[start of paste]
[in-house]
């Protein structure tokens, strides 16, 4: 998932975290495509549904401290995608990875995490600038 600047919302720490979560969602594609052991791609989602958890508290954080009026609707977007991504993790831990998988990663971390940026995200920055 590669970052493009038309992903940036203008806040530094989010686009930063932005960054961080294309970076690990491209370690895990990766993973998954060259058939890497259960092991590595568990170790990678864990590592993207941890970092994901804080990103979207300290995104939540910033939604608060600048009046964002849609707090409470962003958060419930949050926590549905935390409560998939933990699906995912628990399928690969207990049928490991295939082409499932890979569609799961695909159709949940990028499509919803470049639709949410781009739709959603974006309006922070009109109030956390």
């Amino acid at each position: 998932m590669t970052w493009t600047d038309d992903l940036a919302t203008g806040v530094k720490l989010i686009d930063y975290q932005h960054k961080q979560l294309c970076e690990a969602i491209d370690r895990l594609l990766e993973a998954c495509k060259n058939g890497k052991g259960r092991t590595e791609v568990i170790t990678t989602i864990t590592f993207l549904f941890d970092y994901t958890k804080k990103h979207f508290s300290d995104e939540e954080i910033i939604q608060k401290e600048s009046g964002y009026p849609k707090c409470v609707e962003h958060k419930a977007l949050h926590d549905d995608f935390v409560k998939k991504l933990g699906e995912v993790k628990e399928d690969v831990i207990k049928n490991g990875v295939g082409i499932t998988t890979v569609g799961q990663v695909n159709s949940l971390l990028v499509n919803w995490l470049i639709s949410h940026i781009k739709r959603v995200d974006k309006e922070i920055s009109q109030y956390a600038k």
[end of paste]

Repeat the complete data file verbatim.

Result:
[in-house]
């Protein structure tokens, strides 16, 4: 998932975290495509549904401290995608990875995490600038 600047919302720490979560969602594609052991791609989602958890508290954080009026609707977007991504993790831990998988990663971390940026995200920055 590669970052493009038309992903940036203008806040530094989010686009930063932005960054961080294309970076690990491209370690895990990766993973998954060259058939890497259960092991590595568990170790990678864990590592993207941890970092994901804080990103979207300290995104939540910033939604608060600048009046964002849609707090409470962003958060419930949050926590549905935390409560998939933990699906995912628990399928690969207990049928490991295939082409499932890979569609799961695909159709949940990028499509919803470049639709949410781009739709959603974006309006922070009109109030956390």
């Amino acid at each position: 998932m590669t970052w493009t600047d038309d992903l940036a919302t203008g806040v530094k720490l989010i686009d930063y975290q932005h960054k961080q979560l294309c970076e690990a969602i491209d370690r895990l594609l990766e993973a998954c495509k060259n058939g890497k052991g259960r092991t590595e791609v568990i170790t990678t989602i864990t590592f993207l549904f941890d970092y994901t958890k804080k990103h979207f508290s300290d995104e939540e954080i910033i939604q608060k401290e600048s009046g964002y009026p849609k707090c409470v609707e962003h958060k419930a977007l949050h926590d549905d995608f935390v409560k998939k991504l933990g699906e995912v993790k628990e399928d690969v831990i207990k049928n490991g990875v295939g082409i499932t998988t890979v569609g799961q990663v695909n159709s949940l971390l990028v499509n919803w995490l470049i639709s949410h940026i781009k739709r959603v995200d974006k309006e922070i920055s009109q109030y956390a600038k």